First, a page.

Within this past decade, neon signage has emerged within the Internet as a popular “aesthetic” in the Millennial and Generation Z demographic, and their influence is slowly spilling out into a wider cultural spectrum. Posters for recent movies such as Drive and The Neon Demon as well as music artists such as Arcade Fire, The 1975, and Marina & The Diamonds have all utilized neon iconography in their marketing; additionally, miniature neon signs have also emerged as trendy decor within the home, being manufactured and sold in lifestyle outlets such as Urban Outfitters. What draws millennials towards neon as a design choice, and how can businesses tap into this trend in order to more effectively advertise their services to younger customers?
When taking a look back into the history of modern neon usage, the answer for why millennials have attached themselves so deeply might emerge as slightly clearer. Neon signs grew ubiquitous during the early-mid 20th century, becoming synonymous with the glitz and glamour present in tourist attractions such as Time Square and Las Vegas as well as in logos such as for the Hard Rock Cafe. Over time neon became associated more with sleaze and vulgarity, being relegated with places such as dive bars and downtown districts. Neon’s popularity was surpassed by the LED screen, which are cheaper and more technologically adaptable for businesses.
However, it is ironically in that raw quality that has brought neon as a design choice back into the spotlight; as with the similar rise in vinyl records, cassette tapes, or polaroid cameras, it speaks to the desire to retreat into the technology of the past while also adapting for the future. The imperfect nature found in neon signs – the cracks, hums, hisses, and buzz that illustrate its handmade quality – is also a reaction against the relatively impersonal nature of LED screens. Since they are not as frequently used they stand out more and grab consumers’ attention, generating positive, carefree feelings while also giving a business a distinct character nearly impossible with a LED screen. Neon signs displayed against rural or urban landscapes also demonstrate the internal battle between nature and technology. It is in this duality – between the natural and the artificial, between the retro and the modern, between class and sleaze – that has made neon signage such a popular choice for millennial consumers, who take aesthetic inspiration from a variety of areas and who are not as hindered by traditional conventions.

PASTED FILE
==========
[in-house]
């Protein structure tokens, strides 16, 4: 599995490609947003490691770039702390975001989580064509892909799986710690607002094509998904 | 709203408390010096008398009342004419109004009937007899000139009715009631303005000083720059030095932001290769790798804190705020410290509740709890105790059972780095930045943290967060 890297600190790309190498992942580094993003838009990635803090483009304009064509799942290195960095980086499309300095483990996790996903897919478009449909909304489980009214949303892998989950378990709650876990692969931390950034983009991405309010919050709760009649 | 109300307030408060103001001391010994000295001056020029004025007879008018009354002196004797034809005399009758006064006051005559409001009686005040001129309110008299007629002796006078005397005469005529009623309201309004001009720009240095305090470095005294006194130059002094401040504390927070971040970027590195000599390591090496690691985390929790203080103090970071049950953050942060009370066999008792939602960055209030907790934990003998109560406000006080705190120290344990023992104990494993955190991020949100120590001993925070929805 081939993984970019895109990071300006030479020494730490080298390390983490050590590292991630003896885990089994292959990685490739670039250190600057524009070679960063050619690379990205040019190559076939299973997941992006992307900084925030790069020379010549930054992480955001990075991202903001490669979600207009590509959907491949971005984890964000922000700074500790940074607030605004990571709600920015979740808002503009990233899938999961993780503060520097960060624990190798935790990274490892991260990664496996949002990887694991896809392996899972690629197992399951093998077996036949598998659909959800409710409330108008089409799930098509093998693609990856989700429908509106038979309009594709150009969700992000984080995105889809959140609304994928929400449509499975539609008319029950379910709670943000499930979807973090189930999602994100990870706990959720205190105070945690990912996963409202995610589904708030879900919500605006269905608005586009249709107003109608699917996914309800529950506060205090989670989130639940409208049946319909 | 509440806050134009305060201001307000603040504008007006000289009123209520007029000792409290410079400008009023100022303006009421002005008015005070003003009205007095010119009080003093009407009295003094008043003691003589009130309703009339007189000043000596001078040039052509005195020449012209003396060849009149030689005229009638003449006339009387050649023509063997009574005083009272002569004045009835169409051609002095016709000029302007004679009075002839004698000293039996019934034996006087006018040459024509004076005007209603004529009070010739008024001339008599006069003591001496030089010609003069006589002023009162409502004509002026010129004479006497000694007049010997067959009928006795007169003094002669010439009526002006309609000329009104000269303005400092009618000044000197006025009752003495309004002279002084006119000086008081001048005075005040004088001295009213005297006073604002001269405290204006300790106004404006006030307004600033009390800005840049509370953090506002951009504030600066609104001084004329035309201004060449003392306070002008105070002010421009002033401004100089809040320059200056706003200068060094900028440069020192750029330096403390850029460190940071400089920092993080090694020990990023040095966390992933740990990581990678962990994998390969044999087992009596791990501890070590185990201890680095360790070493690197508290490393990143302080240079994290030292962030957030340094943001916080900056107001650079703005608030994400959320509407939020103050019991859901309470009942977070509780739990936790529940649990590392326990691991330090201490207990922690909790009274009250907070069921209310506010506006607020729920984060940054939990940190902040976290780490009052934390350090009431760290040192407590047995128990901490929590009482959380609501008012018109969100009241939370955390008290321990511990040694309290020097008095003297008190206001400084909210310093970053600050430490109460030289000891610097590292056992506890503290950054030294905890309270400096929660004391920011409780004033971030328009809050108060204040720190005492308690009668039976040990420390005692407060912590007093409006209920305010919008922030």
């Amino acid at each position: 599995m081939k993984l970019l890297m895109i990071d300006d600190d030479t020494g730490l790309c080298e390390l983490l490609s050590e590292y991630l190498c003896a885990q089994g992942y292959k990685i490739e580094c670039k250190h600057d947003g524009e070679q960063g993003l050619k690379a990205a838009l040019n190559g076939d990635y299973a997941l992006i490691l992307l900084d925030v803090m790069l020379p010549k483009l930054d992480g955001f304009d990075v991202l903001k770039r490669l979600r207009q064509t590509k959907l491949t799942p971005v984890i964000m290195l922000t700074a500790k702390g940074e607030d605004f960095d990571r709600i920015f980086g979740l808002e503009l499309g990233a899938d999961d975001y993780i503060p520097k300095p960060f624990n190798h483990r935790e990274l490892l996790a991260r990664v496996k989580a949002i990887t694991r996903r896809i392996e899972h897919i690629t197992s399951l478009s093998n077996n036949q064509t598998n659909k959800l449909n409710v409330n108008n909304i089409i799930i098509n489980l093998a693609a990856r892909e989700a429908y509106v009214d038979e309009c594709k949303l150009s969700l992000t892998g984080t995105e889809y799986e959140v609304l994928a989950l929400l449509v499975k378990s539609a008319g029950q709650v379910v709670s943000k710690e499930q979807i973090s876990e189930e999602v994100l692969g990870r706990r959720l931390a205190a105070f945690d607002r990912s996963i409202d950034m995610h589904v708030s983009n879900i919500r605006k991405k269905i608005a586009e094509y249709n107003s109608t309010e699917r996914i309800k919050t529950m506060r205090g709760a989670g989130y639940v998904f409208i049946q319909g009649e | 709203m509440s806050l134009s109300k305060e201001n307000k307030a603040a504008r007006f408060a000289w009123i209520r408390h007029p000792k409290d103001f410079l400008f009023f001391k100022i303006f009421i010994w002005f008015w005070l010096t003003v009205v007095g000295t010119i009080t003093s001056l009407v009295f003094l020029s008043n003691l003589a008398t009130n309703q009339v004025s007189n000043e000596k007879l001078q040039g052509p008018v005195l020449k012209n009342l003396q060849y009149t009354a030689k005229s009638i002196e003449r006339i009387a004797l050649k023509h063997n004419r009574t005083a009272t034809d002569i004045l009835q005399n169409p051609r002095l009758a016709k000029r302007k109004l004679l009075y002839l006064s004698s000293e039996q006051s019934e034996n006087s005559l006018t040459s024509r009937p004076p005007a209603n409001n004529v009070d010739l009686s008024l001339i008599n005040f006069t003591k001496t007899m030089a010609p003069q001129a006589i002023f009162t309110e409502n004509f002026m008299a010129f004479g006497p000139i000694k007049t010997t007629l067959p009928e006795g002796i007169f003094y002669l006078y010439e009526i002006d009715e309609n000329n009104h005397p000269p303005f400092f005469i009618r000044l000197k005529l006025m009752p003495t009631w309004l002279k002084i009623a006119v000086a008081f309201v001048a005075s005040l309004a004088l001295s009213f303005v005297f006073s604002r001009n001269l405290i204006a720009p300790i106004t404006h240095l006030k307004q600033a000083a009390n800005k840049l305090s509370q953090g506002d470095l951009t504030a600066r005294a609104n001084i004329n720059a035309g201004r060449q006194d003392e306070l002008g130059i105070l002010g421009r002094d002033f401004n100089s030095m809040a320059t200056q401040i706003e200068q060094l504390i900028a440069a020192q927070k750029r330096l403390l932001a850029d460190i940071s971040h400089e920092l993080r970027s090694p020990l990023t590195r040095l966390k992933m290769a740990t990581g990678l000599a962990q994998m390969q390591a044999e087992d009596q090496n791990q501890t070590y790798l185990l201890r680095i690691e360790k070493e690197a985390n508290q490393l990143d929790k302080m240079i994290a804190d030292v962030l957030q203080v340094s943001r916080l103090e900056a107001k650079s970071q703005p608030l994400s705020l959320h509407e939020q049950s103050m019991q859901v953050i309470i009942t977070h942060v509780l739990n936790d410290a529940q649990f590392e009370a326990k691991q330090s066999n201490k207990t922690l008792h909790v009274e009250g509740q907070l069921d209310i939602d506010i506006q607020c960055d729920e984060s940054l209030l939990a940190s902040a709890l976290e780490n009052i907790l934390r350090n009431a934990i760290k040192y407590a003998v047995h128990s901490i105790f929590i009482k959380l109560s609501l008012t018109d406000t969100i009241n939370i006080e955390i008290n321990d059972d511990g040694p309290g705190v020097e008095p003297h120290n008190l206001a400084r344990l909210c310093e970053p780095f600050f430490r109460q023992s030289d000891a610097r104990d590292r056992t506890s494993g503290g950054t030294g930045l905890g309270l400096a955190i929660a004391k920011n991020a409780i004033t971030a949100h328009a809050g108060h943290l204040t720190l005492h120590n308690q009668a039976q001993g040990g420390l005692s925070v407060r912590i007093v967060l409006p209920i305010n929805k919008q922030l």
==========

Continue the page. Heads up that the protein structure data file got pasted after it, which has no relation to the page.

How Businesses Can Utilize Neon
Studies have shown that in contrast with previous generations’ unwavering brand loyalty, Millennials and Generation Z are highly selective about what brands and companies they will pledge their allegiance towards. Thereby, engaging in trends such as neon signage is a valuable way for businesses to subtly influence that particular demographic without talking down and treating them as inferior. Neon as an art practice shares many similarities with social media, which also features a heavily visual component; having an easily distinct and eye catching logo or sign can help a business gain free advertising among its clientele by making it appealing enough to be shared and tagged on social media platforms such as Twitter, Instagram, or Snapchat. By tapping into the current zeitgeist, it sends the message that the business/brand is adaptable with the times and willing to present themselves as technologically educated in order to generate steady engagement within a younger demographic.
Neon signage is an aesthetic trend that will always remain cyclic in the mainstream culture, adapting itself for whatever hues, designs, techniques, or phrases are in style during that period. Equal parts classic and modern, it’s a visually compelling choice for attracting the sensibilities of millennial consumers. With Bartush Signs’ expertise, we can help illuminate those ideas in screaming color.